It is important to clarify that the level of cellular K13 (or NF-κB) is not the sole determinant of lytic induction. Instead, the switch form latency to lytic is probably regulated by the expression and activity of a number of cellular and viral proteins and signaling pathways, and K13 is but one component of this cellular rheostat. Furthermore, increased K13 expression and NF-κB activity may play a dominant role during the early and middle stages of KSHV tumorigenesis, when there is need for exuberant cytokine production to promote the survival of virally-infected cells and to drive polyclonal expansion. It is conceivable that acquisition of secondary genetic and epigenetic abnormalities by rapidly proliferating cells may select for clones with the ability to grow in a cytokine-independent fashion. This may reduce, or obviate altogether, the need for continuous elevated K13 expression and NF-κB activity near the terminal-phase of the disease, which may provide an explanation for the relatively low K13 expression and NF-κB activity in some PEL cell lines, such as the BCBL1 cells used in the current study. Additionally, elevated K13 expression and NF-κB activity during tumor growth may be maintained under the constant selective pressure exerted by ongoing apoptosis and/or lytic replication, while the tumor is growing under harsh environmental conditions in vivo. As these selective forces may no longer operate on PEL cell lines growing under standard tissue culture conditions in vitro, this may result in a gradual loss of K13 expression and NF-κB activity over time, providing yet another explanation for the relatively low K13 expression and NF-κB activity observed in some PEL cell lines.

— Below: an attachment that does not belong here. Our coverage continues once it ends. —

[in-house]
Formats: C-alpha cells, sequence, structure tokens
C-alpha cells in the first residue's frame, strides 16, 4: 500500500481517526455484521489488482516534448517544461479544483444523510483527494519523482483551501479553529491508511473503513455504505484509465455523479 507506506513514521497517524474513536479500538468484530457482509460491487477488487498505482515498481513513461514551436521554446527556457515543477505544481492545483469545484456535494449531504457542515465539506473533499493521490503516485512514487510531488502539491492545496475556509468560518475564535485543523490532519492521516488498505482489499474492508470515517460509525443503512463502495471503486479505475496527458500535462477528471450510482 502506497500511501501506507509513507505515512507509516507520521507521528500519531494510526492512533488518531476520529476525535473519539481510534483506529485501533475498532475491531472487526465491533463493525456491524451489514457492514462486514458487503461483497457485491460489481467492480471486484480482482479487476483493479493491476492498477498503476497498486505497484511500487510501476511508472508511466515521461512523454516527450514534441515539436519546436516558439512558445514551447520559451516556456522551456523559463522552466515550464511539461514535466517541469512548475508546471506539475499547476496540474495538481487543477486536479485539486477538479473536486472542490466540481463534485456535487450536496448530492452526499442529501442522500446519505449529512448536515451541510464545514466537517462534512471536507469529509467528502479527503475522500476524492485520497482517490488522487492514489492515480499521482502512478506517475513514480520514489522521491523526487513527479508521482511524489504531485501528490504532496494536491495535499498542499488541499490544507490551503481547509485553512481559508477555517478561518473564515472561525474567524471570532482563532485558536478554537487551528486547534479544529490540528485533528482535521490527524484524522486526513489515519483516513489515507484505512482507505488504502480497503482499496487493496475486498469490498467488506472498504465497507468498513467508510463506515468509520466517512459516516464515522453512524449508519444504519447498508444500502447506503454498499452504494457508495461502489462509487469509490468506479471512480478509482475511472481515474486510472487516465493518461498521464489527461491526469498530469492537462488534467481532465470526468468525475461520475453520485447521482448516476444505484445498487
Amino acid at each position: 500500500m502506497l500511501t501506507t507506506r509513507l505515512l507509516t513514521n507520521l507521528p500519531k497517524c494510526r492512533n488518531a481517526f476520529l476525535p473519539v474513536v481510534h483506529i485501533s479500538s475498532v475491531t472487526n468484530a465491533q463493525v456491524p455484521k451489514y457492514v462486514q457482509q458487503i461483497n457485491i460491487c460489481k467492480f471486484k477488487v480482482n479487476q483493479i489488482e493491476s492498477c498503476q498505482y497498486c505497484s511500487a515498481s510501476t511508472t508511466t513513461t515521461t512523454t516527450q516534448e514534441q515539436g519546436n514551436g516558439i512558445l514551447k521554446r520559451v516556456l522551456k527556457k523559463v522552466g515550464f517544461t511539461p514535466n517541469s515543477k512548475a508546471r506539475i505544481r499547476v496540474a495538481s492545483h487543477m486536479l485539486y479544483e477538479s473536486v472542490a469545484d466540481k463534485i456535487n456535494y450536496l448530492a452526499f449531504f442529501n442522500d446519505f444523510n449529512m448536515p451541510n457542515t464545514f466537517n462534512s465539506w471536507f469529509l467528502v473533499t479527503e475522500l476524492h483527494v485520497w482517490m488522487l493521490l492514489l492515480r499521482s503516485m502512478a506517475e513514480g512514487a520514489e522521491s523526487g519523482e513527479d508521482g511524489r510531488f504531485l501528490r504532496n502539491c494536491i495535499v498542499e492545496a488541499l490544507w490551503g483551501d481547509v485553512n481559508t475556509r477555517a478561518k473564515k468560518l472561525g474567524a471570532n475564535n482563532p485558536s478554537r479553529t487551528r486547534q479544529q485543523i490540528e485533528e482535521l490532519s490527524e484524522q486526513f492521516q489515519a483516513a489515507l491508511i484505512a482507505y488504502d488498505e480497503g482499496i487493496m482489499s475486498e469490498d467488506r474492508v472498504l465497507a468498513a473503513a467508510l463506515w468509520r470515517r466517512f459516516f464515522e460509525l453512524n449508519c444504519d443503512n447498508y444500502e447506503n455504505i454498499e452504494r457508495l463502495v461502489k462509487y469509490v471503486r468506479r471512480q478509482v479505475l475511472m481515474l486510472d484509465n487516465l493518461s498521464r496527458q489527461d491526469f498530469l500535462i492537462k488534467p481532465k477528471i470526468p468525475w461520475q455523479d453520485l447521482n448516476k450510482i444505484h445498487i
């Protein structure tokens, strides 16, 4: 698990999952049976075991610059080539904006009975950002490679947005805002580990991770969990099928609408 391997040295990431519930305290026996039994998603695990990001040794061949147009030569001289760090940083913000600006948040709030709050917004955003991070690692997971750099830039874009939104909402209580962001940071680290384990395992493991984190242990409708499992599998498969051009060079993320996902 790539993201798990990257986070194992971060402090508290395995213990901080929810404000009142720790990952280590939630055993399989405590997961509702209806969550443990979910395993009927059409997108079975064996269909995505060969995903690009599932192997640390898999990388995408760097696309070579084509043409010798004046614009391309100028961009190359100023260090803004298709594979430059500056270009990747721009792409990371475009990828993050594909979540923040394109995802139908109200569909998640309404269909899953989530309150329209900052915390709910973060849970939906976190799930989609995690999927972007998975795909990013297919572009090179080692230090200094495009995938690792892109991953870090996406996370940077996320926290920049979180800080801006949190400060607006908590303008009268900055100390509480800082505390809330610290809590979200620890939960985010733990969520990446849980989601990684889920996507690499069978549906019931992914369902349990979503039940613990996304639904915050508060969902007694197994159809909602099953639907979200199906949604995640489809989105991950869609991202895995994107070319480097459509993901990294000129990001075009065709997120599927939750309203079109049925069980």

One of the great puzzles of KSHV oncogenesis has been the relatively low incidence of KS and PEL among immunocompetent individuals even in areas where the rates of KSHV seropositivity are relatively high, and the sharp increase in the incidence of these diseases upon introduction of immunosuppression due to HIV/AIDS or solid organ transplantation [65][67]. Since KSHV lytic replication is markedly enhanced in immunosuppressed patients [68][70], it is possible that the increased incidence of PEL and KS in patients with HIV/AIDS and transplant recipients may be in part due to the increased selective pressure exerted by ongoing lytic replication and the resultant accelerated emergence of clones with dysregulated viral and/or cellular gene expression programs. Interestingly, immunosuppression due to AIDS, organ transplantation, and acute malaria infection is also known to lead to increased lytic replication of EBV, and has been linked to increased incidence of EBV-associated malignancies [71], [72]. Thus, lytic replication-induced selection of clones with up-regulated survival signaling pathways and resultant dysregulation of viral and/or cellular gene expression programs may also contribute to the pathogenesis of EBV-associated malignancies, and possibly to other malignancies linked to viral infections. Interestingly, an important implication of the notion that lytic replication may promote tumorigenesis by acting as a selective force rather than as a source of new virions or virally-encoded oncogenes is that viruses may have a role in promoting even those cancers in which viral genomes have not been detected in the cancer cells.